Look – as much as we all daydream about Elvis, Michael or O.J. kinds of fame – I actually think it destroyed them. They are living illustrations of how much we all need (we don’t want it but we need it) to be told “No!” Our sanity, and the health of our soul require that we be small, and if all we ever get is “yes” to our every whim, it actually will kill us.
Yesterday I preached on this little scene in Matthew 20 between Jesus, a Mom and her two boys. Momma Zebedee had just overheard Jesus as He’d pulled her boys, and the other 10 disciples, aside to specifically and clearly tell them about the next phase in His mission. “We are going up to Jerusalem, and the Son of Man will be delivered over to the chief priests and the teachers of the law. They will condemn him to death and will hand him over to the Gentiles to be mocked and flogged and crucified. On the third day he will be raised to life!” I only spent a few moments on this yesterday, but notice how patently clear Jesus is about what’s going to happen next: condemned to death, mocked, flogged, crucified and raised to life. You’ve got to have some exceedingly powerful assumptions racing through your mind not to understand the vivid and memorable things Jesus was saying. And yet the pre-assumptions that Jesus was about to become King, lead a revolution against Rome, and rule Israel were so mighty in the imaginations of this mom and her boys, that she gets on her knees and requests of Jesus, “Grant that one of these two sons of mine may sit at your right and the other at your left in your kingdom.” How in the world did she get “sitting on thrones” from Jesus’ words about mocking, flogging and crucifixion? The answer lies in the power of her assumptions. She was so sure of her desires for God’s kingdom, and for her boys, that what she wanted Jesus to mean as He described the next phase of His mission was what Jesus actually meant He intended to do.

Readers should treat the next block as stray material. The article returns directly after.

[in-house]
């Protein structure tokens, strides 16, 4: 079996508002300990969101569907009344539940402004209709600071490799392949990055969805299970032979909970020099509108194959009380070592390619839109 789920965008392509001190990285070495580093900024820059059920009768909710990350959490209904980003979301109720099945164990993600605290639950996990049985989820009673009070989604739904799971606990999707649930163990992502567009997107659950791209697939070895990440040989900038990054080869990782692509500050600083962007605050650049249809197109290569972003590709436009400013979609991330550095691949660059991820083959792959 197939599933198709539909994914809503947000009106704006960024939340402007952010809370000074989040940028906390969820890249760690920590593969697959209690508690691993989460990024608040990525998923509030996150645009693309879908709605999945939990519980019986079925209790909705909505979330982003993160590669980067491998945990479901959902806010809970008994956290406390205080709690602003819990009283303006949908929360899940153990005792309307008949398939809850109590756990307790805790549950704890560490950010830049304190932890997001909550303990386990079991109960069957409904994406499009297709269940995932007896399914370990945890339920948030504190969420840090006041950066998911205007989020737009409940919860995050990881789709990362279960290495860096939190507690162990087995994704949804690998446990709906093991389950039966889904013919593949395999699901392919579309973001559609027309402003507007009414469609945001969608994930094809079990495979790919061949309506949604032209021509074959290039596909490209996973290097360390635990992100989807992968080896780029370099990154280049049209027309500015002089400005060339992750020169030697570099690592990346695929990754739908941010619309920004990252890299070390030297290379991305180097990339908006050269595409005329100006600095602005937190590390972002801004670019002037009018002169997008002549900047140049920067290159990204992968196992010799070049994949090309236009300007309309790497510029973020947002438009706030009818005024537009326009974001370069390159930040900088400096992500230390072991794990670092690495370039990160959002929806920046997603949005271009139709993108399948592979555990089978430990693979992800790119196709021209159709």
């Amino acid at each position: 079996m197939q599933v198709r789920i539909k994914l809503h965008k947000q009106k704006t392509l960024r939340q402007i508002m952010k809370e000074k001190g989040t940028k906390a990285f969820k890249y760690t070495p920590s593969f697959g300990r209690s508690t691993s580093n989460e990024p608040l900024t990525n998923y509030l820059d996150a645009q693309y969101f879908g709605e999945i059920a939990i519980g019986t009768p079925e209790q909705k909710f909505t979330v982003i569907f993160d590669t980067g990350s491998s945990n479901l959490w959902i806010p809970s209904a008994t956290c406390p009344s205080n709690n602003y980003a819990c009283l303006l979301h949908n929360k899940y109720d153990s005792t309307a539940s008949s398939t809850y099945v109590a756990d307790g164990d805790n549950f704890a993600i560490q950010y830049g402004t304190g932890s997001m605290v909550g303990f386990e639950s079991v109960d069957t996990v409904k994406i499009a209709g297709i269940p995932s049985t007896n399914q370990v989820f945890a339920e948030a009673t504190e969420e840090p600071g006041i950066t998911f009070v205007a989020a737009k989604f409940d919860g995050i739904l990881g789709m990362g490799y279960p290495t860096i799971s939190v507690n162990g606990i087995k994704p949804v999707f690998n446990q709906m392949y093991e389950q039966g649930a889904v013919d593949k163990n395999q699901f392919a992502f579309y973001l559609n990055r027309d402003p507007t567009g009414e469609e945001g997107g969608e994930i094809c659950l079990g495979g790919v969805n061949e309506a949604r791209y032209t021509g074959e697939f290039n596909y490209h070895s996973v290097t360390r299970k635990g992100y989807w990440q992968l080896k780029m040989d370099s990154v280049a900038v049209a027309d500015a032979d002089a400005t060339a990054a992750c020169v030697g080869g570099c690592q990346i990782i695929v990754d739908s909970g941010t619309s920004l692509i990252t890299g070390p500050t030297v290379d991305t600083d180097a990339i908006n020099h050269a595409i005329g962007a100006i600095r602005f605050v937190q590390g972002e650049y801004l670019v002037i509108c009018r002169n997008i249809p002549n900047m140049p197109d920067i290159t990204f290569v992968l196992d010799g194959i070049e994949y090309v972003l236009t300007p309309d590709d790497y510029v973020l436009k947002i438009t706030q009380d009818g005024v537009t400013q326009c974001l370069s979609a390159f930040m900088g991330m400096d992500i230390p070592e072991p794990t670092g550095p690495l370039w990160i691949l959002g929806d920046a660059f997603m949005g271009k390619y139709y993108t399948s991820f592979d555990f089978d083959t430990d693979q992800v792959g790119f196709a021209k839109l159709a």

Ouch! I don’t know about you, but I definitely can see that same behavior in myself. What about you?
When is a church “successful” or “growing”? I appreciate what Pastor Karl Vaters observes about this discussion. He writes: